Rediscovering an Icon

She appeared on screen with Humphrey Bogart, Ava Gardner and Audrey Hepburn; starred in films by Michelangelo Antonioni, Federico Fellini and François Truffaut; and imbued every character she played with her native intelligence and elegance. Now, at the age 95, her fascinating life both on and off the screen is the subject of a new documentary by an Italian filmmaker.

Born in Milan on New Year’s Day 1923, Valentina Cortese was placed in the care of another family by her mother, an up and-coming musician who didn’t want the birth revealed. A childhood spent among the “marvelous, strong people” of a farming community in Lombardia sets the stage for a stellar career in Francesco Patierno’s documentary “Diva!” The film made its North American premiere last month at Lincoln Center’s “Open Roads: New Italian Cinema.” Cortese describes her upbringing as “poor but warm,” and those formative years shaped the independent, honest woman she became.

Although she seldomly saw her real mother, she says that she understands why she couldn’t raise her. Francesco Patierno’s movie is based on Cortese’s autobiographical book, “Quanti sono i domani passati” (How Many Yesterdays Have Passed). The film is a marvelous marriage of the old and new, alternating vintage film clips and archival footage with book exerpts read by contemporary Italian actresses and one actor.  Among the many facets of Cortese’s bejeweled career, Patierno touches on Cortese’s nine-year marriage to American actor Richard Basehart and her influence on the early days of Audrey Hepburn’s career. The Neapolitan-born director admits that he set out to do a documentary about an old way of doing films but instead found an actress who was in fact very modern. He discovered someone who could “bring her tormented life to the big screen and always turn it into a great emotion. She is a courageous actress with a great personality.”

Spotlighted in the documentary is the story of her renowned role in François Truffaut’s 1974 “Day for light,” which won an Oscar for Best Foreign Film, and why she found the director’s acceptance speech so heartbreaking. We also learn about Cortese’s arrival in Hollywood, how she assimilated into a very different way of life and her motivation behind signing a seven-year contract with 20th Century Fox.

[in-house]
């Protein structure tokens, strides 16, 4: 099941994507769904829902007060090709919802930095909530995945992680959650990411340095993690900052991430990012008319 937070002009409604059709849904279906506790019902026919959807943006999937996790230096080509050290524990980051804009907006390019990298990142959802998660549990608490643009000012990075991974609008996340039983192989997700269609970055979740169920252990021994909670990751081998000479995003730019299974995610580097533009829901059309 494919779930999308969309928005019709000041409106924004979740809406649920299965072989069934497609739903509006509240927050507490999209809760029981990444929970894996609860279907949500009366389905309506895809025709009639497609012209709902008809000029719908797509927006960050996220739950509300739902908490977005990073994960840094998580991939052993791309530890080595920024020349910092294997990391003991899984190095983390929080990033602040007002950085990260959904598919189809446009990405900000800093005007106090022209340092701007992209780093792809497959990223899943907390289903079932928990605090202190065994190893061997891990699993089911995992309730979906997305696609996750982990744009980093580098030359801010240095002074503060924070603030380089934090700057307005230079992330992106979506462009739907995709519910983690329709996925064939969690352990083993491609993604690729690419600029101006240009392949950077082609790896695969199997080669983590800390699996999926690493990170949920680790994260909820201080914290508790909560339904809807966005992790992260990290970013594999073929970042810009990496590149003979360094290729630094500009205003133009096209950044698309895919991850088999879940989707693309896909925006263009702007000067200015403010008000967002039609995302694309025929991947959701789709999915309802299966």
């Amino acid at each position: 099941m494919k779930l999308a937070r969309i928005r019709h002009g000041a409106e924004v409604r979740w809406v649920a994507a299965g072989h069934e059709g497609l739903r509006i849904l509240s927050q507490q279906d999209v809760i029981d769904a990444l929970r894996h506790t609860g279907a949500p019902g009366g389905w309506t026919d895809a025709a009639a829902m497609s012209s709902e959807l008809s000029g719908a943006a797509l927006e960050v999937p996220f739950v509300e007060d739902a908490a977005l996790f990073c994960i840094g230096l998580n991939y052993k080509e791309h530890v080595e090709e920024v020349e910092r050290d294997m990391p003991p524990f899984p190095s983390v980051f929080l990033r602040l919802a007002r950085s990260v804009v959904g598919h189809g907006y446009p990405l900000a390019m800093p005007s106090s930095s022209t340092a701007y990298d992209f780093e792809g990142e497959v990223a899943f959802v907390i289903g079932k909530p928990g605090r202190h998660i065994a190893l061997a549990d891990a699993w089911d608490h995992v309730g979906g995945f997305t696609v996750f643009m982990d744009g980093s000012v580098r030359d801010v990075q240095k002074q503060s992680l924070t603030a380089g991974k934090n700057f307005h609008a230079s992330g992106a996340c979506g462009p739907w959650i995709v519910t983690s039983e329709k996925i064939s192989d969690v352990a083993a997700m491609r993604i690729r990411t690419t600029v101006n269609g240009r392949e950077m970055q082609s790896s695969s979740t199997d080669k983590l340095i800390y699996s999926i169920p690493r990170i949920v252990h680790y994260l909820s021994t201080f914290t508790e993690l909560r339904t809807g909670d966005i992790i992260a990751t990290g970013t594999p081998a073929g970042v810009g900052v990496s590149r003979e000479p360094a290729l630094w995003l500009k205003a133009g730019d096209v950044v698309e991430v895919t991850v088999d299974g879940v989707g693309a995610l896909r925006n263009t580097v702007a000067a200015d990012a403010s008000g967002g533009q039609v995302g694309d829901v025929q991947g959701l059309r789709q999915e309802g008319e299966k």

How she came to work in Jules Dassin’s 1949 film “Thieves’ Highway” and a chilling account of visiting him at home also are revealed.  “Thieves’ Highway” is a beautiful, nostalgic step back in time. Shot in the late 1940s, the film immerses itself in a typical American neighborhood of that era. It opens on an immigrant family living the American Dream but descends into tragedy as a business deal goes terribly wrong. When a determined son, Nick Garcos, seeks revenge for his father’s suspicious accident, he nearly gets taken by the same conman. Cortese plays Rica, a tough but good-hearted woman who falls in love with Nick, played brilliantly by Richard Conte. The two have strong chemistry and their scenes together are intense. The film delves into the hard lives of the period’s so-called long-haul boys, truckers who drove through the night to deliver shipments to markets across America.

In Luis García Berlanga’s 1956 Spanish comedy, “The Rocket from Calabuch,” Cortese plays Eloisa, a kind-hearted school teacher. Though her character is simply dressed and modest, Cortese’s natural elegance shines through. Scenes shot along the sea bring out her natural Mediterranean beauty. Eloisa falls in love with the mischievous Langosta, a trumpet-playing prisoner cleverly played by the beloved Italian character actor Franco Fabrizi. “The Rocket from Calabuch” is a hilarious, feel-good story of bonds that can never be broken.

“Theives’ Highway” and “The Rocket from Calabuch” are currently available to stream on FilmStruck. “Thieves’ Highway” will expire on July 21. Many of Cortese’s works are also available on Amazon.

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